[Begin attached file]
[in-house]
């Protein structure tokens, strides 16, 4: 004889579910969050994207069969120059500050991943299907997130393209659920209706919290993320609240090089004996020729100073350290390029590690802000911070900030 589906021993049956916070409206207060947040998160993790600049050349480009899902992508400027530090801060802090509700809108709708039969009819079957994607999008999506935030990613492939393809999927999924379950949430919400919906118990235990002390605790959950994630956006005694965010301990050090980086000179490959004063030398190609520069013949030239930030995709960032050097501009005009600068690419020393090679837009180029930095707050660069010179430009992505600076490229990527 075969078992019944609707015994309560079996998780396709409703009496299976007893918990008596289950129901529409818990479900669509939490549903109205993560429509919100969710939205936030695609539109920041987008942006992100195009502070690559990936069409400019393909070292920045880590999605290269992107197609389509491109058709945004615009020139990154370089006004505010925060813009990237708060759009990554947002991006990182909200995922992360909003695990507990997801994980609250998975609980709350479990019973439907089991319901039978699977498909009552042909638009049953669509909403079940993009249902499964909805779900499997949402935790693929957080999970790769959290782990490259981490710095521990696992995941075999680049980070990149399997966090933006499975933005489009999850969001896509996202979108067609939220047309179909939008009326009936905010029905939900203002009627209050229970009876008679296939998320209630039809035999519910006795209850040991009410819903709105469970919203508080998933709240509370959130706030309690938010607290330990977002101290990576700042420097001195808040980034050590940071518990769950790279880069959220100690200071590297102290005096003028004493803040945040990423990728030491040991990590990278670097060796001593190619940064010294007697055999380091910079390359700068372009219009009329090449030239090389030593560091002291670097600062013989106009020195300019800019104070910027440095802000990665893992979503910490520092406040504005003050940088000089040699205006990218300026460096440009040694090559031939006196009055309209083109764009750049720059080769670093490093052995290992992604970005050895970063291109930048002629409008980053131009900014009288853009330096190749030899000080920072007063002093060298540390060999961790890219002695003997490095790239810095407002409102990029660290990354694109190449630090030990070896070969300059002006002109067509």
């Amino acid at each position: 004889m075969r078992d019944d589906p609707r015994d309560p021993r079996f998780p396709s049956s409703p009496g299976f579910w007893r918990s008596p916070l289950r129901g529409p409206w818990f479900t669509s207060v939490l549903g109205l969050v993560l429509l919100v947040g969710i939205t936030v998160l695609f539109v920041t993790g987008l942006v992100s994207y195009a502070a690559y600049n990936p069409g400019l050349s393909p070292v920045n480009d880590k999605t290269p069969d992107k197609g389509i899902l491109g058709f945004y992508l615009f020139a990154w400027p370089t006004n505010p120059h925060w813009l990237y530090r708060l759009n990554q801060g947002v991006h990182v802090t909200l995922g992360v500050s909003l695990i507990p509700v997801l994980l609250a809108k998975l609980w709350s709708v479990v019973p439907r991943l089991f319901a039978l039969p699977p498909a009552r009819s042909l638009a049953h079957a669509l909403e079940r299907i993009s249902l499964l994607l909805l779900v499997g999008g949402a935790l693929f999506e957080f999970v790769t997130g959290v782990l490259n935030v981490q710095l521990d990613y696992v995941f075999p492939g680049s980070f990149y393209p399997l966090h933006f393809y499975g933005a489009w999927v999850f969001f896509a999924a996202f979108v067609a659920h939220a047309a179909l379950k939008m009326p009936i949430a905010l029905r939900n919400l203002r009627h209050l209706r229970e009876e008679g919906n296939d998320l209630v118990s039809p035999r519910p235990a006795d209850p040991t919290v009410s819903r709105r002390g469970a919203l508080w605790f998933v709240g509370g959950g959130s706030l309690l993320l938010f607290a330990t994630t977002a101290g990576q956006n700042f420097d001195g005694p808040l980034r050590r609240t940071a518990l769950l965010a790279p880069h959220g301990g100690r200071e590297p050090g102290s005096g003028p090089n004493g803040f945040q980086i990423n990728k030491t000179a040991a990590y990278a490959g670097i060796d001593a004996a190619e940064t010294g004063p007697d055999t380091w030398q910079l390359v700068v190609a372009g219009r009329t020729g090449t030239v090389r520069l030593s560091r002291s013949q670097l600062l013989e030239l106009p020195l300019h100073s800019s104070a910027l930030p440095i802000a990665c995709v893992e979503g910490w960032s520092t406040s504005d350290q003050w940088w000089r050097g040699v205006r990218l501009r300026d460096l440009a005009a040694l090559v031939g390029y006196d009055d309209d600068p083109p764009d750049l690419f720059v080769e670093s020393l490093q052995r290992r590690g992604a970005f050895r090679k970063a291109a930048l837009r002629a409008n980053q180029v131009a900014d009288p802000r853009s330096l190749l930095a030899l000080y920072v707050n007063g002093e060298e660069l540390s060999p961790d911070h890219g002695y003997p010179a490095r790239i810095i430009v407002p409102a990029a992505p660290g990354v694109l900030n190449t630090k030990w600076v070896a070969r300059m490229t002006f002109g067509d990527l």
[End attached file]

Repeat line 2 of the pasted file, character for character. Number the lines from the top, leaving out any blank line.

């Protein structure tokens, strides 16, 4: 004889579910969050994207069969120059500050991943299907997130393209659920209706919290993320609240090089004996020729100073350290390029590690802000911070900030 589906021993049956916070409206207060947040998160993790600049050349480009899902992508400027530090801060802090509700809108709708039969009819079957994607999008999506935030990613492939393809999927999924379950949430919400919906118990235990002390605790959950994630956006005694965010301990050090980086000179490959004063030398190609520069013949030239930030995709960032050097501009005009600068690419020393090679837009180029930095707050660069010179430009992505600076490229990527 075969078992019944609707015994309560079996998780396709409703009496299976007893918990008596289950129901529409818990479900669509939490549903109205993560429509919100969710939205936030695609539109920041987008942006992100195009502070690559990936069409400019393909070292920045880590999605290269992107197609389509491109058709945004615009020139990154370089006004505010925060813009990237708060759009990554947002991006990182909200995922992360909003695990507990997801994980609250998975609980709350479990019973439907089991319901039978699977498909009552042909638009049953669509909403079940993009249902499964909805779900499997949402935790693929957080999970790769959290782990490259981490710095521990696992995941075999680049980070990149399997966090933006499975933005489009999850969001896509996202979108067609939220047309179909939008009326009936905010029905939900203002009627209050229970009876008679296939998320209630039809035999519910006795209850040991009410819903709105469970919203508080998933709240509370959130706030309690938010607290330990977002101290990576700042420097001195808040980034050590940071518990769950790279880069959220100690200071590297102290005096003028004493803040945040990423990728030491040991990590990278670097060796001593190619940064010294007697055999380091910079390359700068372009219009009329090449030239090389030593560091002291670097600062013989106009020195300019800019104070910027440095802000990665893992979503910490520092406040504005003050940088000089040699205006990218300026460096440009040694090559031939006196009055309209083109764009750049720059080769670093490093052995290992992604970005050895970063291109930048002629409008980053131009900014009288853009330096190749030899000080920072007063002093060298540390060999961790890219002695003997490095790239810095407002409102990029660290990354694109190449630090030990070896070969300059002006002109067509």